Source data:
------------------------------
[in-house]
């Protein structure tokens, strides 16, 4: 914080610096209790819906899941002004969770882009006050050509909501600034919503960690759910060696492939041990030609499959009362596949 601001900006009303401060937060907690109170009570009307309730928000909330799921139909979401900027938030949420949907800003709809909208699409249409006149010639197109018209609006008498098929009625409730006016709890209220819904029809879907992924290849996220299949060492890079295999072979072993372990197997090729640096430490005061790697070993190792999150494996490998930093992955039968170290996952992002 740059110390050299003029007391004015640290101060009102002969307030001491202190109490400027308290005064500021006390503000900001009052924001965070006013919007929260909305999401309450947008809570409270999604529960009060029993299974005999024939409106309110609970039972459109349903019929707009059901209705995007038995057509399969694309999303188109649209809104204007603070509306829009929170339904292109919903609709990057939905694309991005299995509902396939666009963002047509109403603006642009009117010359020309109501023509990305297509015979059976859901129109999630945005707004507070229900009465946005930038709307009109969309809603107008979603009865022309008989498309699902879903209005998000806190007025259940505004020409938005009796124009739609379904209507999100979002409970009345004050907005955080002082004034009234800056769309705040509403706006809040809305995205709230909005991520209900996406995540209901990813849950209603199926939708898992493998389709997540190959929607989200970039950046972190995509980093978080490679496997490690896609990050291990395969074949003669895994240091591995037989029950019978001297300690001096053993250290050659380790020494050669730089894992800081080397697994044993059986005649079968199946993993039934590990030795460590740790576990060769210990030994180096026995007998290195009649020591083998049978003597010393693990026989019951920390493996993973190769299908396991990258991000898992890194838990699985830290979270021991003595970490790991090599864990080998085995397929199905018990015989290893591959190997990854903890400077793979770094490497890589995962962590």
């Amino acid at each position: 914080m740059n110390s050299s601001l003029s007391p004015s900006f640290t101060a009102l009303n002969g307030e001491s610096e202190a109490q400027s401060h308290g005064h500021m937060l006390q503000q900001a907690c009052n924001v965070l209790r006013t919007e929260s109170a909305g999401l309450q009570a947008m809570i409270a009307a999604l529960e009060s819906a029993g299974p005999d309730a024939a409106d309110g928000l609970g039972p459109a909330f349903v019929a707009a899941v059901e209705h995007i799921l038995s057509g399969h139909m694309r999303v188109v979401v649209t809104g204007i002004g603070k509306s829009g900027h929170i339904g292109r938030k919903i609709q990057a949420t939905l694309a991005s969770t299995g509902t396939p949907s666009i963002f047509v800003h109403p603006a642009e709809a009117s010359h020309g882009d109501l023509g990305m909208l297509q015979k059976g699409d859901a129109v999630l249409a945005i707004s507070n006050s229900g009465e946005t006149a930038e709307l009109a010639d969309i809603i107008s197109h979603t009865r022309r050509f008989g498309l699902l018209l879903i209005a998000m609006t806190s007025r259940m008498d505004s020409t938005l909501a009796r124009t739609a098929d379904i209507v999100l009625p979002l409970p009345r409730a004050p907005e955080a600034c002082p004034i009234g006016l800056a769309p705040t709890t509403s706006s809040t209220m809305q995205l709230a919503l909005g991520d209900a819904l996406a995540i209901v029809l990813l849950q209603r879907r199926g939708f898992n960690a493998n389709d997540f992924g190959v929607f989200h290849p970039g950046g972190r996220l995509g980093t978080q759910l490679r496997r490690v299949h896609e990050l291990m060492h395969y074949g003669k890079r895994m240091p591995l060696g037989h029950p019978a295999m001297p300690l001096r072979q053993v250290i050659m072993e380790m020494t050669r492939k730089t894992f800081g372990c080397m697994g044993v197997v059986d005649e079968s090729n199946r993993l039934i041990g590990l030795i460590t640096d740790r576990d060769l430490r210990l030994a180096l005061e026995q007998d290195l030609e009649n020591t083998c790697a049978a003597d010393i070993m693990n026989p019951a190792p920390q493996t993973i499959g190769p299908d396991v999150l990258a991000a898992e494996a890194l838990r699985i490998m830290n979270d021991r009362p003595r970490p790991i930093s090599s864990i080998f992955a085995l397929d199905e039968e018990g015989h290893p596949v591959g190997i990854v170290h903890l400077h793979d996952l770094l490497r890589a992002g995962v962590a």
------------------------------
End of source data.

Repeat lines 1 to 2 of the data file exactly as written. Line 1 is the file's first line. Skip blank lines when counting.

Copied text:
[in-house]
């Protein structure tokens, strides 16, 4: 914080610096209790819906899941002004969770882009006050050509909501600034919503960690759910060696492939041990030609499959009362596949 601001900006009303401060937060907690109170009570009307309730928000909330799921139909979401900027938030949420949907800003709809909208699409249409006149010639197109018209609006008498098929009625409730006016709890209220819904029809879907992924290849996220299949060492890079295999072979072993372990197997090729640096430490005061790697070993190792999150494996490998930093992955039968170290996952992002 740059110390050299003029007391004015640290101060009102002969307030001491202190109490400027308290005064500021006390503000900001009052924001965070006013919007929260909305999401309450947008809570409270999604529960009060029993299974005999024939409106309110609970039972459109349903019929707009059901209705995007038995057509399969694309999303188109649209809104204007603070509306829009929170339904292109919903609709990057939905694309991005299995509902396939666009963002047509109403603006642009009117010359020309109501023509990305297509015979059976859901129109999630945005707004507070229900009465946005930038709307009109969309809603107008979603009865022309008989498309699902879903209005998000806190007025259940505004020409938005009796124009739609379904209507999100979002409970009345004050907005955080002082004034009234800056769309705040509403706006809040809305995205709230909005991520209900996406995540209901990813849950209603199926939708898992493998389709997540190959929607989200970039950046972190995509980093978080490679496997490690896609990050291990395969074949003669895994240091591995037989029950019978001297300690001096053993250290050659380790020494050669730089894992800081080397697994044993059986005649079968199946993993039934590990030795460590740790576990060769210990030994180096026995007998290195009649020591083998049978003597010393693990026989019951920390493996993973190769299908396991990258991000898992890194838990699985830290979270021991003595970490790991090599864990080998085995397929199905018990015989290893591959190997990854903890400077793979770094490497890589995962962590």